Congressional leaders and others concerned about high prices of new patented drugs will be heartened by this analysis, because lower European prices seem to be no deterrent to strong research productivity.20 A previous analysis using industry-based data showed that pharmaceutical companies recover all costs and make a good profit at European prices.21 Europeans are not “free riders” on American patients–another myth promoted by industry that assumes that countries are separate R&D/market silos that should each pay for themselves.

Given that Billy Tauzin at PhRMA has already cut a deal with the Obama Administration (albeit one that seems to be unofficially official), none of this matters very much. But it’s good to see that it might just be possible to reduce the very high margins earned by big Pharma without necessarily ending scientific advancement as we know it.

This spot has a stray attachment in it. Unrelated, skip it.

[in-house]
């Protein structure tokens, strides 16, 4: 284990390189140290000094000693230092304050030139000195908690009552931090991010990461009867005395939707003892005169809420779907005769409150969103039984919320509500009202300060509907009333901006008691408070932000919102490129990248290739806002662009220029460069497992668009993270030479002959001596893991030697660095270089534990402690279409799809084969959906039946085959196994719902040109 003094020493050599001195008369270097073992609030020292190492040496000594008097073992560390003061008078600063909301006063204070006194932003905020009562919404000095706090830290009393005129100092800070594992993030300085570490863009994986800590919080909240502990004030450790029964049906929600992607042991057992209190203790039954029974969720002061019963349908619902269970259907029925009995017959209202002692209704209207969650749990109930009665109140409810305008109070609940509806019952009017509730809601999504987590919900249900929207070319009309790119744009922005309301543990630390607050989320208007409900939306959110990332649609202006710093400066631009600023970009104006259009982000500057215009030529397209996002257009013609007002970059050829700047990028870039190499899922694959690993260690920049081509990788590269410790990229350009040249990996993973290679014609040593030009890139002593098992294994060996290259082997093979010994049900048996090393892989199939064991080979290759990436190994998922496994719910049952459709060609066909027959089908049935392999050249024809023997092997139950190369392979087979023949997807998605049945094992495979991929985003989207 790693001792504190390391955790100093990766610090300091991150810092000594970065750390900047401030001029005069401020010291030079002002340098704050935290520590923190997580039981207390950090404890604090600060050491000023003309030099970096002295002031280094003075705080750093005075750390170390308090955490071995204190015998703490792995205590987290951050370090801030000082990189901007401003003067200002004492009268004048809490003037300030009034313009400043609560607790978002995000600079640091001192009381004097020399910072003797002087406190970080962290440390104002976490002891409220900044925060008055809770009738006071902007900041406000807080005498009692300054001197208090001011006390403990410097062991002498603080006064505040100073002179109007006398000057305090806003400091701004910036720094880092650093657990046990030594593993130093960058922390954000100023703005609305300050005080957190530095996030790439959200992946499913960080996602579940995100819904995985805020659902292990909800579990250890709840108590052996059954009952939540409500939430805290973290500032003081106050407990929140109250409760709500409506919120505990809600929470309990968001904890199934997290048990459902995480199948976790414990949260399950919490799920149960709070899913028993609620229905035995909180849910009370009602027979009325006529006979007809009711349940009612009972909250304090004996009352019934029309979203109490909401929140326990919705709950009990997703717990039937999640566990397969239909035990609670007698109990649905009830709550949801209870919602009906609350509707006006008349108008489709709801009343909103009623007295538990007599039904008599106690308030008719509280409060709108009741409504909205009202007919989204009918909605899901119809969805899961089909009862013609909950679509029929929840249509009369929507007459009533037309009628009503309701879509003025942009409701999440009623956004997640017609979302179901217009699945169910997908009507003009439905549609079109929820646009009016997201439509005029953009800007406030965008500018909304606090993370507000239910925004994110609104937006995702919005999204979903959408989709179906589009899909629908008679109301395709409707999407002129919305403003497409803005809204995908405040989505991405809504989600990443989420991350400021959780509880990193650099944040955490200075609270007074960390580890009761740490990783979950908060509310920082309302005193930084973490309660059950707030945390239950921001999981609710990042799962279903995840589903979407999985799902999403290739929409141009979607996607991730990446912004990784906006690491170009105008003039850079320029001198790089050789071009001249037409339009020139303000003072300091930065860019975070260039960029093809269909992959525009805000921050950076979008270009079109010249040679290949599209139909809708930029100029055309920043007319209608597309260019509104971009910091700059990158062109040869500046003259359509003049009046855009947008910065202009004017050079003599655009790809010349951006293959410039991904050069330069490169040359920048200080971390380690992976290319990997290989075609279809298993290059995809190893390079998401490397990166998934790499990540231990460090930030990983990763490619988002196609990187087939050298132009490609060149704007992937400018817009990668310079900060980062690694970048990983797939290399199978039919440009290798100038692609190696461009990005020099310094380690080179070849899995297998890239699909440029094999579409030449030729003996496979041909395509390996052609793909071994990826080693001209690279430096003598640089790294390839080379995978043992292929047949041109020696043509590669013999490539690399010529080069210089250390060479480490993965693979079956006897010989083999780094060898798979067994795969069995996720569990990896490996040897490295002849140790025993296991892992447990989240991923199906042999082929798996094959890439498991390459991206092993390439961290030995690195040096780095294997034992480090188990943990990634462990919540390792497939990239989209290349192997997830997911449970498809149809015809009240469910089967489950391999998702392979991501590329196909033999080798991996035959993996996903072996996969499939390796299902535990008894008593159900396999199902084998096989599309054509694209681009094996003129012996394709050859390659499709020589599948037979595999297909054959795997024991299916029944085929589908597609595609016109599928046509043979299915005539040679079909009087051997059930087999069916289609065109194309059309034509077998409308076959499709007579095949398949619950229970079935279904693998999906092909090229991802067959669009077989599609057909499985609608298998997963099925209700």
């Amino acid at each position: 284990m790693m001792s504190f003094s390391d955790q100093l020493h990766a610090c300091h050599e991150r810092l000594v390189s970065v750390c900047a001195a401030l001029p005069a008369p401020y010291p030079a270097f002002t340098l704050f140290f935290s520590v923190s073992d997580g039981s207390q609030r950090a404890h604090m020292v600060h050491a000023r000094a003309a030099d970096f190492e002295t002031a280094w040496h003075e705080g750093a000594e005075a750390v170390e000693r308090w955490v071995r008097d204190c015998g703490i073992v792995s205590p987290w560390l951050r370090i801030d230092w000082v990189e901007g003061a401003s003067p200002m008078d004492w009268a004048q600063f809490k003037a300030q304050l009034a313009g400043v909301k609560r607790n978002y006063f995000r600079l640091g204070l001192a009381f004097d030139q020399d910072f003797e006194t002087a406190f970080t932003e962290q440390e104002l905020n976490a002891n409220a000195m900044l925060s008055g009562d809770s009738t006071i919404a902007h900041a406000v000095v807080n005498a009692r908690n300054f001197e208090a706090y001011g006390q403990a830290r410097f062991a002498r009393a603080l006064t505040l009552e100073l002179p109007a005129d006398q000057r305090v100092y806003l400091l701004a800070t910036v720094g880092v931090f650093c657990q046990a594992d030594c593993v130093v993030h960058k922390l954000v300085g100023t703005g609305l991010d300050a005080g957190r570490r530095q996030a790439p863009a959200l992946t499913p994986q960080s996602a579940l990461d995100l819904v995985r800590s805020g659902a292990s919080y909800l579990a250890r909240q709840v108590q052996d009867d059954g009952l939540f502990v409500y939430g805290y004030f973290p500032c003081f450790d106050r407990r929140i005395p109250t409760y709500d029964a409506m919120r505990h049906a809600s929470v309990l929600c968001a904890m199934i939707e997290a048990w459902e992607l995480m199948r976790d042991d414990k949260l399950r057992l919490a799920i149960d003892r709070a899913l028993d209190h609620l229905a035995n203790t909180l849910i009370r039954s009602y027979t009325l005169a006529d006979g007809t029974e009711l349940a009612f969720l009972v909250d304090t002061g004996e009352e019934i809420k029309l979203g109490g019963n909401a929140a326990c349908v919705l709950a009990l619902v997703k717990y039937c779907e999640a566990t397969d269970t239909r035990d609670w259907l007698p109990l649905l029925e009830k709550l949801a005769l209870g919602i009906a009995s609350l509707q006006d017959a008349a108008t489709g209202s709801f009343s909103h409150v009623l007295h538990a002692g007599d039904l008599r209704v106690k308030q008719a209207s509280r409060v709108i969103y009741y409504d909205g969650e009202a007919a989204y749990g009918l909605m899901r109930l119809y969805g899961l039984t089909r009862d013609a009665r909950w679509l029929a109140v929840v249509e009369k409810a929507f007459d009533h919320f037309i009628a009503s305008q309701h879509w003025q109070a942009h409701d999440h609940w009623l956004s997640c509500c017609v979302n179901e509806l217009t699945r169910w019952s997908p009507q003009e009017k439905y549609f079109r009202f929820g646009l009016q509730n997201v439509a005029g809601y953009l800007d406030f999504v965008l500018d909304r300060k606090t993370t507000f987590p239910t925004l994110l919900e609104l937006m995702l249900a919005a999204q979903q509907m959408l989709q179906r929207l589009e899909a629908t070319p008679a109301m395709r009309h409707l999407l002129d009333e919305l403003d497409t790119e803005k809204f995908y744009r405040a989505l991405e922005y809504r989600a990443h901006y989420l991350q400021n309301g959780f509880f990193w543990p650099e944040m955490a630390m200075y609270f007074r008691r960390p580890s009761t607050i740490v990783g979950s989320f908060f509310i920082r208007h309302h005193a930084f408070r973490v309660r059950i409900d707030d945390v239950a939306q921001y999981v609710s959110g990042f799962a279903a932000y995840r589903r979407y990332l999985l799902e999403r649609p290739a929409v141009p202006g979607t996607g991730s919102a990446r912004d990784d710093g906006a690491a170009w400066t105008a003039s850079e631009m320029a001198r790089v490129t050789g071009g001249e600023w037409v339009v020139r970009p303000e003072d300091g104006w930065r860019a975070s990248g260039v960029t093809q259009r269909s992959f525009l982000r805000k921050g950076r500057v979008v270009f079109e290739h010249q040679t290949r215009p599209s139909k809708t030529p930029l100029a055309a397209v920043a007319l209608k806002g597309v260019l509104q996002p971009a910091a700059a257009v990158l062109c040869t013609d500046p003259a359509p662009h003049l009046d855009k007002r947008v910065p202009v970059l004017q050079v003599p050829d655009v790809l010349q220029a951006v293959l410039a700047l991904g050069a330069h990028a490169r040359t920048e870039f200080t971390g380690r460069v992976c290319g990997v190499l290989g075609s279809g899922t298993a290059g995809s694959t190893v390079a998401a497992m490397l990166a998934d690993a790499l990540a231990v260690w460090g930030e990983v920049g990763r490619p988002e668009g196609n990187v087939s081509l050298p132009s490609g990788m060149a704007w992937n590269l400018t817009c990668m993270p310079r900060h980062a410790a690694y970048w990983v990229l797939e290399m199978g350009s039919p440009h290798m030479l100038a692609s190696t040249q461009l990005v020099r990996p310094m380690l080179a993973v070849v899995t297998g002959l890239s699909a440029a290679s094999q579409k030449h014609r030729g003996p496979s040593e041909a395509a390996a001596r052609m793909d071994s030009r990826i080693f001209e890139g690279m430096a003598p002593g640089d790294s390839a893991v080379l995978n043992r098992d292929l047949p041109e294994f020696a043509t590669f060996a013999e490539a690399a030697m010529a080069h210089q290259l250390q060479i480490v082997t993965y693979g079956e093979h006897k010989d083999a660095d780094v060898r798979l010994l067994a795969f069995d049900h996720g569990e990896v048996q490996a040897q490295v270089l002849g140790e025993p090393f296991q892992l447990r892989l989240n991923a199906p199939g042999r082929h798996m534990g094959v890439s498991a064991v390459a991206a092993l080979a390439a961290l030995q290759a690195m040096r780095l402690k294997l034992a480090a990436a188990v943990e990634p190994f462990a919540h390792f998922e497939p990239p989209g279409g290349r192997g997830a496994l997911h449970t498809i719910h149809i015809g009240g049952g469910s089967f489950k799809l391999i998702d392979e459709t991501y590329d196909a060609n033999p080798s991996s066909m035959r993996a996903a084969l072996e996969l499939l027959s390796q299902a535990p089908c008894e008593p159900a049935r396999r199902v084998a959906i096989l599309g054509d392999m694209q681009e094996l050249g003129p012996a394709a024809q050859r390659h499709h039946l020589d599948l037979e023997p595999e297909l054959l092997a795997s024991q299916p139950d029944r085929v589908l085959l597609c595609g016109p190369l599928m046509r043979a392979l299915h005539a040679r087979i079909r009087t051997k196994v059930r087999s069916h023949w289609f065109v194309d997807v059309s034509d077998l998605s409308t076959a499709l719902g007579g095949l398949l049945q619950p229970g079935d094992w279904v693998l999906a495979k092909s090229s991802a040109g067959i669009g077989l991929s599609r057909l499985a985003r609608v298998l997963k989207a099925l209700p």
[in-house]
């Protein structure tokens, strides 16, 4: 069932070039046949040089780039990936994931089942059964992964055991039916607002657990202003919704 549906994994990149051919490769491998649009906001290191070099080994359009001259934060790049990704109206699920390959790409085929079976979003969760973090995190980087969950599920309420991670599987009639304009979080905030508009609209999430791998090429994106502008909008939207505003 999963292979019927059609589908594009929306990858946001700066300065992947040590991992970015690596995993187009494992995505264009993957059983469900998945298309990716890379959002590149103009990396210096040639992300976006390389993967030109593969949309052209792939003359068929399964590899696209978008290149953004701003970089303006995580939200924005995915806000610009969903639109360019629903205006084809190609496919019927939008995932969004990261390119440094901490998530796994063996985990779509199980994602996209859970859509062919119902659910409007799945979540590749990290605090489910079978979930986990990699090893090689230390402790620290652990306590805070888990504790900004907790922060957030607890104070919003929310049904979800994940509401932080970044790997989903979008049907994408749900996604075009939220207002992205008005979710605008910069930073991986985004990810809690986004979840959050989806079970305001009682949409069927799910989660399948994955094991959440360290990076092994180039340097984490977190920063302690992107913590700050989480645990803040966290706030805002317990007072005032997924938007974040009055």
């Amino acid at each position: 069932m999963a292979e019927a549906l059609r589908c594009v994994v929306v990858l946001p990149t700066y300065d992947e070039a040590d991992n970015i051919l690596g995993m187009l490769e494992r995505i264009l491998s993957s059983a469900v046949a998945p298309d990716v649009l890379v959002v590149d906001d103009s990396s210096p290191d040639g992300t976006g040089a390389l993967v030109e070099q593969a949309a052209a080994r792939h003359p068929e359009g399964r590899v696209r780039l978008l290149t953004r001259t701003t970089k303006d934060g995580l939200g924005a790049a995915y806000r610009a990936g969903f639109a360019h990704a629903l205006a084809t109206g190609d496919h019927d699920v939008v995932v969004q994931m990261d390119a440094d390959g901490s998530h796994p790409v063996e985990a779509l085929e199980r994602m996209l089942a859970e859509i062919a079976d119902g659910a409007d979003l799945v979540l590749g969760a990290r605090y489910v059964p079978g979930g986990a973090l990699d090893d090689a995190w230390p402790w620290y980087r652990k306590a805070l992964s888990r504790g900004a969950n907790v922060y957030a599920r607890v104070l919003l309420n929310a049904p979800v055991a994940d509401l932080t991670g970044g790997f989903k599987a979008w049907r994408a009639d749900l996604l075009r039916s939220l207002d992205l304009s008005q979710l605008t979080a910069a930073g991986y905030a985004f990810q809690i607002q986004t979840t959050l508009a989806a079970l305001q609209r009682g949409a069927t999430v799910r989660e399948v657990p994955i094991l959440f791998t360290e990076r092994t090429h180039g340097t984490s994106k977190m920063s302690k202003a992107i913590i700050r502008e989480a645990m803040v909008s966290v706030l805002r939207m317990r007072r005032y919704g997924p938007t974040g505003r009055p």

Sunday reading-Jon Cohn on French & Dutch health care

Jon Cohn has a long article in the Boston Globe about how the French and Dutch get health care about right at half the American cost with none of that unpleasant Canadian or Britishness that FoxNews loves to complain about. Given that (if we get reform even vaguely right) we’ll look more like Holland or Germany that Canada, it's your essential Sunday reading.

Of course Jon is slightly too nice as ever. One minor point about access to specialty care—it may take longer there than here, slightly. But in the same Commonwealth study Cohn quotes, waiting times for elective surgery were shorter in Germany than they are in the US. And of course no one there gets bankrupted by the cost of medical care.

As Medical Tourism Grows, Hold On We’re In For a Wild Ride